After months of behind-the-scenes wrangling, the Cedar Rapids City Council commenced a public discussion Tuesday on what’s next for the Safe, Equitable and Thriving Communities, or SET, Task Force and its recommendations for addressing violence, economic equality, housing and other stubborn community problems.
There were some signs of positive movement, tinged by our frustration with the slow pace of progress in charting a course for the task force’s work to continue.
Council consensus appears to point toward the creation of a joint committee with representatives from the city, Linn County and the Cedar Rapids Community School District aimed at figuring out “the best way to advance” SET recommendations. Several council members said they want the committee to recommend how best to “structure” what’s next for SET.
“I don’t think there’s any question everybody wants to move this thing forward,” said council member Tyler Olson, who drafted the resolution along with Mayor Brad Hart. We like the prospects for cooperation. We appreciate the city’s commitment to funding, although officials haven’t picked a number. We commend council member Scott Olson for insisting on a deadline to complete this search for structure.
After all, it’s been more than two years since SET was formed with a sense of urgency in the wake of a wave of youth violence. And it’s been more than 18 months since it issued recommendations, the product of a broad and deep effort to gather input from people not always heard in the halls of power. It’s been more than two months since city, county and school district leaders met with our editorial board and pledged to work out a plan for pushing SET’s agenda forward.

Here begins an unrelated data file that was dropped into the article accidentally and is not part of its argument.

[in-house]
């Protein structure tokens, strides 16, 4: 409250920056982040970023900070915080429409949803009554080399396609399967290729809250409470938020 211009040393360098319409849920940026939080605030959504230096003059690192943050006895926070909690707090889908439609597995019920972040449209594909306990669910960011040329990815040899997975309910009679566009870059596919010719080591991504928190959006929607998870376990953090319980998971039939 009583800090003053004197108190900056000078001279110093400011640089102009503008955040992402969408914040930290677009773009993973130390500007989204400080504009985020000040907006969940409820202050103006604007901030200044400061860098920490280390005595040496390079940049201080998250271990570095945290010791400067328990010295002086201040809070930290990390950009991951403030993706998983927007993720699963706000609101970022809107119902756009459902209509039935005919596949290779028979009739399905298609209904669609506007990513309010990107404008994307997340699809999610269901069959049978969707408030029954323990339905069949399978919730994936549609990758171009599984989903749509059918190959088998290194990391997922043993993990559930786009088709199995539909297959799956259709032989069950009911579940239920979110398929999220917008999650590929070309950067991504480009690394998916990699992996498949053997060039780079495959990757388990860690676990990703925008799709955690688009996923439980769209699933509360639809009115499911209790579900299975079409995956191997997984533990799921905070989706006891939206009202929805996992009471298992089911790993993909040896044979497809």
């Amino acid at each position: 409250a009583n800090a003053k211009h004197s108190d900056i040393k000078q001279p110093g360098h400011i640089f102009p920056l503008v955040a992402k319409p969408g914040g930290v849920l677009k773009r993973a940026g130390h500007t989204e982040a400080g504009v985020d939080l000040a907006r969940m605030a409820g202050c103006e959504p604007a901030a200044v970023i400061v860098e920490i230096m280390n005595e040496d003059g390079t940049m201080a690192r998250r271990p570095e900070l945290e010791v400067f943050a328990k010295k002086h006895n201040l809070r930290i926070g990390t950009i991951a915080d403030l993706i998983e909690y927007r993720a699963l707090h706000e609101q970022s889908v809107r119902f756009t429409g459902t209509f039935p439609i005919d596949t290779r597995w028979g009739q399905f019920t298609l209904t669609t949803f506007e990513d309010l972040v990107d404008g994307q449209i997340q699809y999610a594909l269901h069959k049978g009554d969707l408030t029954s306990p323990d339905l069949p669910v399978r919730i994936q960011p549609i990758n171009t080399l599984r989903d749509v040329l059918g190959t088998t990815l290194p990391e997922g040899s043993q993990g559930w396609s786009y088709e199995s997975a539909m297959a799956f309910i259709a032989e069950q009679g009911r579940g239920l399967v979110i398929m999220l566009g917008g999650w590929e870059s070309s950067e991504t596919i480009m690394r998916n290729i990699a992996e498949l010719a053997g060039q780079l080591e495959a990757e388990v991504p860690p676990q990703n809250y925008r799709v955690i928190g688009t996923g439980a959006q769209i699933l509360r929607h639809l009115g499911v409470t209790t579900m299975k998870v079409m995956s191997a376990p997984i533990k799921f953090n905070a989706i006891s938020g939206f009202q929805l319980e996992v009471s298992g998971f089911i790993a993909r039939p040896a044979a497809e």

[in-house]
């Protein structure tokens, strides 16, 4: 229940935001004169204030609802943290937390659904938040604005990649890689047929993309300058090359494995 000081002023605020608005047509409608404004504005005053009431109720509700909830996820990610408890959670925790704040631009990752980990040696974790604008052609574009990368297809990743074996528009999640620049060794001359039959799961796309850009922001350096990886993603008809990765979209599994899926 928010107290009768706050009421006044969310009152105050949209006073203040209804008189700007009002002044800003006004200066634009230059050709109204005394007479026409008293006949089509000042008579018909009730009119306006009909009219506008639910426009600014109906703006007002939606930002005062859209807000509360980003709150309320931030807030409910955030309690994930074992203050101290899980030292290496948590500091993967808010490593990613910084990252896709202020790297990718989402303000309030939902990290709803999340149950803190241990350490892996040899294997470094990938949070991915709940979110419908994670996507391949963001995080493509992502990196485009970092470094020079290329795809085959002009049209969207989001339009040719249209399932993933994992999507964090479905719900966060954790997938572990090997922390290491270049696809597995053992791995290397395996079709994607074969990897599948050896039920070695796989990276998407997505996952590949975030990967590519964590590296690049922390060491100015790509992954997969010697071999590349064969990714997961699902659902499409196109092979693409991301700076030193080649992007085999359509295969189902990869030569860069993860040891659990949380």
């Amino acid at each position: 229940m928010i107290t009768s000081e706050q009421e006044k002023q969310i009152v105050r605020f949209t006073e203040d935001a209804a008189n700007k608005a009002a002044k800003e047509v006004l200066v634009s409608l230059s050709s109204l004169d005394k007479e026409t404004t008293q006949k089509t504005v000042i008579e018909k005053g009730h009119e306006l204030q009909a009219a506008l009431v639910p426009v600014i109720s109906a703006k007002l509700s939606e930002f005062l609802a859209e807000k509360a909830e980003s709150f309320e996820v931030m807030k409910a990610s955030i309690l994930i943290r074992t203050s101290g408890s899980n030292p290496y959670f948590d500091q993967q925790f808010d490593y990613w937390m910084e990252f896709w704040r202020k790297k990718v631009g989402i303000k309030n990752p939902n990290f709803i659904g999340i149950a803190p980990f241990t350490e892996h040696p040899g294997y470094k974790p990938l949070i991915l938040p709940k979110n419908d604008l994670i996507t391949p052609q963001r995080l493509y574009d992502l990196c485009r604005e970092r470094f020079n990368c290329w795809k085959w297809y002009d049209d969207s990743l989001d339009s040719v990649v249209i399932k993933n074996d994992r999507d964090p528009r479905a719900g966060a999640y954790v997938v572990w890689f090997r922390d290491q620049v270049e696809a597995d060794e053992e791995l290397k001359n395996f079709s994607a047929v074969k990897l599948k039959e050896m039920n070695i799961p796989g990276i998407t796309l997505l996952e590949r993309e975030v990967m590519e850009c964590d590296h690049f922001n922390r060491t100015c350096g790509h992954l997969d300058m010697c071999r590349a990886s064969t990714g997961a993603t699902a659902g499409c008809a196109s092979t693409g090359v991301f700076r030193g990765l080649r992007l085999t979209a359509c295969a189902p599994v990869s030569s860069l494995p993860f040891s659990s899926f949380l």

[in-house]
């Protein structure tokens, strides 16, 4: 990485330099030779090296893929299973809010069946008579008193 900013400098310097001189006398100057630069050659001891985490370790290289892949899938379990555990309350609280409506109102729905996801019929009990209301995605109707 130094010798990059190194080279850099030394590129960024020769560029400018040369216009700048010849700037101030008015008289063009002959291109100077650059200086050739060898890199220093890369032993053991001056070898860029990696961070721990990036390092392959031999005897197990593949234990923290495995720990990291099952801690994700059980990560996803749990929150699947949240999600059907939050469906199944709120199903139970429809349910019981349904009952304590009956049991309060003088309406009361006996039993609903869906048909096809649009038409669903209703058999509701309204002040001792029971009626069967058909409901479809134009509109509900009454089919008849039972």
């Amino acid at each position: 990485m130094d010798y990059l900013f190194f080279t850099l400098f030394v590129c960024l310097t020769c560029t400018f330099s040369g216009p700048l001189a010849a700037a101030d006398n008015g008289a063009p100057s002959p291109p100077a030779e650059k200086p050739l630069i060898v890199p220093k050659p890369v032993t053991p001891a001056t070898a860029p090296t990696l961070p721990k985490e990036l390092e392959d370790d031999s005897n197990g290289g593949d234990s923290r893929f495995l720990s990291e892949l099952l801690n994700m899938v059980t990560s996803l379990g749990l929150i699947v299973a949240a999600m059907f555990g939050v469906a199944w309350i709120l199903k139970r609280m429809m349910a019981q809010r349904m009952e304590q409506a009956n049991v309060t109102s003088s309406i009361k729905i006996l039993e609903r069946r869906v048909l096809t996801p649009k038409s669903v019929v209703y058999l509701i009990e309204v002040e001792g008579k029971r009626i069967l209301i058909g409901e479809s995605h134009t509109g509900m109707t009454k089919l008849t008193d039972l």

“I’m frustrated and a little bit disappointed in how this has played out,’ council member Dale Todd said.
We still support a plan advanced by a group of SET members, led by Linn County Supervisor Stacey Walker, Todd and others, to hire a staff member charged with keeping task force recommendations on the community front-burner, while also searching for grants and other funding opportunities. Linn County supervisors voted to put $100,000 into the proposal, hoping the city and school district would follow suit with more “skin in the game.”
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If the city’s committee effort yields a structure that preserves that spirit of collaboration, shared funding and independence to advocate for SET beyond the agenda of any one government entity, we’re on board. Those core principles, in our view, outweigh any concerns about protecting governmental turf.
Bottom line, we want what’s next to be a real, genuine effort to realize the aspirations of SET and the community members who worked to shape them. We don’t want to see a fresh coat of paint applied to the status quo. And we want our leaders to find that lost sense of urgency.
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